There is a lot of Canadian data next week including Retail Sales and CPI on Friday. If it is weaker than expected, it should maintain the topside pressure on USDCAD. The long term technicals are bullish as well. USDCAD is in an uptrend from May 2015 and that line doesn’t even get tested until the 1.3680-1.3710 area.

Heightened risk aversion, stable oil price and stronger than expected US data will make USDCAD a better buy on dips than a sell on strength, at least for the next week.

Chart: USDCAD daily with long-term uptrend

Source: Saxo Bank

The week ahead

China returns from holidays on Monday and the US and most of Canada take that day off. Monday, the European Central Bank’s Mario Draghi gives a speech and perhaps he can do what the Fed’s Janet Yellen couldn’t; provide some calm to the markets.

Tuesday will be sterling’s turn to shine and to see if economic data can take the focus off Brexit concerns.

Wednesday, the Federal Open Market Committee minutes will be studied to see if Yellen’s Humphrey Hawkins testimony bears any relationship to the monetary policy discussion on January 27. Thursday, Australia and China data will be the focus.

It is not a great week for data in the early part of the week but it finishes on a high note on Friday with US CPI .

The week that was

The past week had more than enough reasons for FX and equity markets to be quiet, dull and range-bound led by Chinese New Year, a holiday in New Zealand on Monday and a holiday in Japan on Thursday. That wasn’t the case.

The Monday Asia session lived up expectations and was deathly dull. It was a lot different in Europe. USDJPY started to slide (a trend that lasted until Friday), EURUSD rallied than dropped and GBPUSD just dropped. The sterling slide was on “Brexit” concerns and yen was bought due to risk aversion sentiment, in part due to a Wall Street Journal article on rising Investment Grade credit spreads. New York took the risk aversion ball from Europe and ran with it. US equities dropped, WTI oil broke below $30.00/b and gold caught a bid. FX volumes were high and liquidity was poor.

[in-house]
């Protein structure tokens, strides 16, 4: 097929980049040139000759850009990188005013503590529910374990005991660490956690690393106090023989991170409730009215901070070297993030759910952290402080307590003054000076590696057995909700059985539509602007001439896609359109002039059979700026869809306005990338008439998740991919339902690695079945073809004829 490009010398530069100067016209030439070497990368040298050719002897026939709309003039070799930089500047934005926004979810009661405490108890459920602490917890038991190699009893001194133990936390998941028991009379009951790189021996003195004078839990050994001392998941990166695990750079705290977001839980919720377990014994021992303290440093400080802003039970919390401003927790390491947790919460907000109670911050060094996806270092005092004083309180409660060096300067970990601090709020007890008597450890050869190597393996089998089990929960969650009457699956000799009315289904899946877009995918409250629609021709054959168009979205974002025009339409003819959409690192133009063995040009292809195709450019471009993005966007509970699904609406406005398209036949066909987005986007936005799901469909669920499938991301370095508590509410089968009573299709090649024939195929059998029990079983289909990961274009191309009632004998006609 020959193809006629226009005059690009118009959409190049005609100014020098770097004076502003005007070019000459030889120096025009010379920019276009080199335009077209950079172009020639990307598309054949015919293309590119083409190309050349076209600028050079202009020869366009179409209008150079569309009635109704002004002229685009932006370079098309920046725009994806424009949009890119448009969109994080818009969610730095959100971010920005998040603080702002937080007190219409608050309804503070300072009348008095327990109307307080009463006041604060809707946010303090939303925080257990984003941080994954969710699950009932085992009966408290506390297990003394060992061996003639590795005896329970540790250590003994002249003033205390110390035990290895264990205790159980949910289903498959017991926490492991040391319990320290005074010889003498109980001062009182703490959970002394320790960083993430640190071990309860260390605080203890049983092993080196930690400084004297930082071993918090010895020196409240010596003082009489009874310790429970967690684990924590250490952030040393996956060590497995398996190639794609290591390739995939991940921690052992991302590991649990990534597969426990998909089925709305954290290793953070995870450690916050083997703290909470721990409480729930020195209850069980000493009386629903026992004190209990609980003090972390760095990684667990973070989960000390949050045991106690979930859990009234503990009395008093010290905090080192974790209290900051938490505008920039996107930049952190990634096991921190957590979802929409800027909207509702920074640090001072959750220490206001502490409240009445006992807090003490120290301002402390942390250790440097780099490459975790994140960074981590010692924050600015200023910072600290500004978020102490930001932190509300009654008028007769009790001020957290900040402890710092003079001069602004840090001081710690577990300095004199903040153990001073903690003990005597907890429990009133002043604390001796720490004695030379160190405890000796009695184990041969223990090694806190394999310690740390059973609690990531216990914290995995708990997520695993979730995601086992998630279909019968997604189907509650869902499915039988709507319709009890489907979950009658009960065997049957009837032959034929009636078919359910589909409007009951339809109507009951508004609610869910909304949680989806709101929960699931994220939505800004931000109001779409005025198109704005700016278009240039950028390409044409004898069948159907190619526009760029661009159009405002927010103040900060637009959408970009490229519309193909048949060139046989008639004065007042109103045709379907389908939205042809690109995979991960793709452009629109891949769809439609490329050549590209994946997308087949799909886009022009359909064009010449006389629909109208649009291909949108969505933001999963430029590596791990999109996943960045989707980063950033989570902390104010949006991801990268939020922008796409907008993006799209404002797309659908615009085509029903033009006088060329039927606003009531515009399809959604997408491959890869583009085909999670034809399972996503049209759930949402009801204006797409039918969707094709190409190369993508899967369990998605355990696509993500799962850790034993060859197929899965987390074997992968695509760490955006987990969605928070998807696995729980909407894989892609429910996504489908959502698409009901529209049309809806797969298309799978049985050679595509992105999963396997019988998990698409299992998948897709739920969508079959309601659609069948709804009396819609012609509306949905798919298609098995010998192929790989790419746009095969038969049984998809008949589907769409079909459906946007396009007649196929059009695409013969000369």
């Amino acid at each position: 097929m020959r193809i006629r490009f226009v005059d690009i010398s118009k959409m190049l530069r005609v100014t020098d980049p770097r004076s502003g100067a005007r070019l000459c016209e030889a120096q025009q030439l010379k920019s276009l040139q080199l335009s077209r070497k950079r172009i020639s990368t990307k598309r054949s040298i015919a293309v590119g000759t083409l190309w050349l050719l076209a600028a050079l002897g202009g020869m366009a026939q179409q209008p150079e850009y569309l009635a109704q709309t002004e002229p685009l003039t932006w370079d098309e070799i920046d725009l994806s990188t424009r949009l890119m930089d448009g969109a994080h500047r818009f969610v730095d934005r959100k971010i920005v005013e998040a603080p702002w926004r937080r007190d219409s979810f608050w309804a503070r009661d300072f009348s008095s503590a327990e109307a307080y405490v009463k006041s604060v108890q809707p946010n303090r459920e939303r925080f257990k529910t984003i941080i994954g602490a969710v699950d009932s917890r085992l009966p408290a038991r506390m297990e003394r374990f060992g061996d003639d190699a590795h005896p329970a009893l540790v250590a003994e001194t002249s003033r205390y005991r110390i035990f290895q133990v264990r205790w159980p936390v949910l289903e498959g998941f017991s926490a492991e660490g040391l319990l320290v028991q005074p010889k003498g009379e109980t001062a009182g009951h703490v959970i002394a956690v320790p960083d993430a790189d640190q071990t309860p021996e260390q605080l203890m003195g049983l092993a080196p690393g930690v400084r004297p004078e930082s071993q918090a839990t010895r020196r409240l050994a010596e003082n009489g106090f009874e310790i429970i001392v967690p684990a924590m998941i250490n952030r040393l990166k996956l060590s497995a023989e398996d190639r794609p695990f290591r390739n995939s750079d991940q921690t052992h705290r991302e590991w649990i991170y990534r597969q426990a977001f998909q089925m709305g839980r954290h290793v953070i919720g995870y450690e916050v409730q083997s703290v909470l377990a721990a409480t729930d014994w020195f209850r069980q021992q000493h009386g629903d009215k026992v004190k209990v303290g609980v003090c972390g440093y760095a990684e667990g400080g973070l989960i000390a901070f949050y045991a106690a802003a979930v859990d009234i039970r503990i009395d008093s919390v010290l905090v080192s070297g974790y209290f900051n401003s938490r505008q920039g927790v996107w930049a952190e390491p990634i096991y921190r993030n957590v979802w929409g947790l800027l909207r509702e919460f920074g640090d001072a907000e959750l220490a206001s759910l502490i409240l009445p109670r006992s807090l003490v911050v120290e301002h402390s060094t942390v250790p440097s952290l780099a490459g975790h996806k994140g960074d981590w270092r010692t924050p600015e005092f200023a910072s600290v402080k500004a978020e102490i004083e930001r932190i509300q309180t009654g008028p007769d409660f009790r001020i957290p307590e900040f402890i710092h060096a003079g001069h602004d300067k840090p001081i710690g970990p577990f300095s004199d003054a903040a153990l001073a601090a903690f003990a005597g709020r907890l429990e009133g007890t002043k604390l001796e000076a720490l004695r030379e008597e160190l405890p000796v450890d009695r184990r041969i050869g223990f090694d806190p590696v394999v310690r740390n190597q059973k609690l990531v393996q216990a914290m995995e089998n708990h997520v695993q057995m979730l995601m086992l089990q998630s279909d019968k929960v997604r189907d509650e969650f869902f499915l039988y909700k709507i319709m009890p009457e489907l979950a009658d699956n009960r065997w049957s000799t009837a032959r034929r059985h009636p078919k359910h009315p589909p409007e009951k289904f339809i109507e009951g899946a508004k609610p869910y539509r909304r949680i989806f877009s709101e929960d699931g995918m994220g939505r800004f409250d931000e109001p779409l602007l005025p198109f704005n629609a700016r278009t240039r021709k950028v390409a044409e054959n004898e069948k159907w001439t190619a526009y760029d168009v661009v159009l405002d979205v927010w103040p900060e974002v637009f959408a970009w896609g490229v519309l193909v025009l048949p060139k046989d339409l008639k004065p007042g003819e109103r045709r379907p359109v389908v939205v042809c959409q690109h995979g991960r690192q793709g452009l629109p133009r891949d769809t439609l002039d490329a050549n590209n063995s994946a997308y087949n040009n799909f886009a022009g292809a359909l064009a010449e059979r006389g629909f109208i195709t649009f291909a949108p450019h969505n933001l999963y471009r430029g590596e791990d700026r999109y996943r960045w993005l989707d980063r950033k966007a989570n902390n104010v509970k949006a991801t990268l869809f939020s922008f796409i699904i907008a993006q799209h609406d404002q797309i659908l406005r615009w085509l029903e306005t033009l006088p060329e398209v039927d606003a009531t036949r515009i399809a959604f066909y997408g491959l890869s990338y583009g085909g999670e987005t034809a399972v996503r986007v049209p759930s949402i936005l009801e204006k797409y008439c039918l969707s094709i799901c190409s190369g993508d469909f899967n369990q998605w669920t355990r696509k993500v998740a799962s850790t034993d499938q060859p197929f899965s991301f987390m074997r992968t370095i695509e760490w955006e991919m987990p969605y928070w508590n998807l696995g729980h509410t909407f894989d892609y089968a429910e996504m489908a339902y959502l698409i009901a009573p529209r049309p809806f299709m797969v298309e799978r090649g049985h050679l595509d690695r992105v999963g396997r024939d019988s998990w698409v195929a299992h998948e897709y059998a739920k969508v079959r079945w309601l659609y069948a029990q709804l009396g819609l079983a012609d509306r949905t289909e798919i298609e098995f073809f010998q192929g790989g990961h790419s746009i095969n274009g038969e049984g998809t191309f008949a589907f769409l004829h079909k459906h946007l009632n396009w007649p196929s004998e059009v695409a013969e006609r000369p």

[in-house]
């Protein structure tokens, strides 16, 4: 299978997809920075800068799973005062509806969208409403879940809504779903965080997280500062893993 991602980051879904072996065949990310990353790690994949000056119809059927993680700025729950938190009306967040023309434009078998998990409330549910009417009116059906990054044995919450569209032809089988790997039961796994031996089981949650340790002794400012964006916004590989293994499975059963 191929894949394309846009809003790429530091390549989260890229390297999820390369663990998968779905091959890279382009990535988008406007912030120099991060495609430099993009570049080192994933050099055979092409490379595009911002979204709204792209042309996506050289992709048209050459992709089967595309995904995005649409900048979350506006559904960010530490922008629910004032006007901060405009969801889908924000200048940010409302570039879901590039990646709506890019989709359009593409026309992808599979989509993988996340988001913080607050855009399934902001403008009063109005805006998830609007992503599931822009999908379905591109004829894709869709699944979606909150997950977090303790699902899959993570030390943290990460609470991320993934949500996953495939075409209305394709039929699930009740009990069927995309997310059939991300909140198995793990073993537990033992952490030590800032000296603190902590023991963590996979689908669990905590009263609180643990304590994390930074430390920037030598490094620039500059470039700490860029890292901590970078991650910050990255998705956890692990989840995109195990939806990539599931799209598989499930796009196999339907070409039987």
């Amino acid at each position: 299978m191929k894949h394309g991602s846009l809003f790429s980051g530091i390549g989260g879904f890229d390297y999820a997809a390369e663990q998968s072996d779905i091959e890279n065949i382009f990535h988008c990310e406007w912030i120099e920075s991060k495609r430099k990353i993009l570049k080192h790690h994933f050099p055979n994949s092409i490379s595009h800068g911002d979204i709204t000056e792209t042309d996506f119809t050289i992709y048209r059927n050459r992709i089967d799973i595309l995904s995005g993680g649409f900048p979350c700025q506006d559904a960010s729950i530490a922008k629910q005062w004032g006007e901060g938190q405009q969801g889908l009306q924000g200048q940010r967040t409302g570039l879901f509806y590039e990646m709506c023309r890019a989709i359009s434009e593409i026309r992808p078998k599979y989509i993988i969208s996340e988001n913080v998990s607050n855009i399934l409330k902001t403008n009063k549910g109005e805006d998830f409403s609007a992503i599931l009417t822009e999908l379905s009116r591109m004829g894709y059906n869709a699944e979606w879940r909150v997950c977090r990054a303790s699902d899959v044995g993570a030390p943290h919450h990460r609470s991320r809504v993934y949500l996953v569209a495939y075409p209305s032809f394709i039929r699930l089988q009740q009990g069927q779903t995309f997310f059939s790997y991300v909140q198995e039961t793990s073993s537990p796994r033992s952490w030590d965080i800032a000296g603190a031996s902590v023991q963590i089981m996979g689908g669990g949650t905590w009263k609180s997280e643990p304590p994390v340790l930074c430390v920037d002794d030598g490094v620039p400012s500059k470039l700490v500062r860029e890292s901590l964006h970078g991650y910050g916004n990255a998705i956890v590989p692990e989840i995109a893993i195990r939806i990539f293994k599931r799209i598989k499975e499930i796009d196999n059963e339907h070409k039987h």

Tuesday’s Asia session picked up where New York left off. USDJPY continued to drop sparking a bit of verbal intervention from the Japanese Finance Minister which helped shore up the 114.00-20 floor, a level not seen since November 2014. EURUSD rallied in early New York trading but the move stalled at 1.1330. The Swiss France was the big winner by the end of the session and the US dollar ended the day down against all the G-10 currencies except for AUDUSD.

Wednesday, expectations of a quiet Asia session ahead of Janet Yellen’s testimony were dashed early on. USDJPY spiked higher on a bogus intervention rumour and then reversed itself just as quickly. Aussie and Kiwi slid initially but rallied into the Europe opening. Traders started being cautious in Europe ahead of Yellen and ignored domestic data. Yellen came across concerned about risks to the US economy and helped drive EURUSD higher by the end of the day. The big mover was USDJPY which crushed key support at 114.00-20 and never looked back.

Thursday brought an added measure of poor liquidity. Japan was closed but that didn’t stop traders from selling USDJPY which sank to 111.89 from 113.35. AUDUSD and NZDUSD both dropped on falling commodity prices. In Europe the Swiss National Bank president said that the SNB would be willing to intervene in FX markets which supported USDCHF. Janet Yellen’s second day of testimony delivered the same sort of remarks as the day before and naturally the result was the same. The US dollar finished the day down across the board except against GBPUSD and NOKUSD. “Brexit” worries undermined cable and falling oil hit the Norwegian krone. WTI made another new low, this time $26.05 but surprisingly the Canadian dollar held in very well, finishing flat on the day.

By Friday, the US dollar higher was higher on the day but mixed for the week with safe haven currencies gaining and the rest declining.

– Edited by Clare MacCarthy

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Categories FX, Foreign Exchange, Currency, Canadian Dollar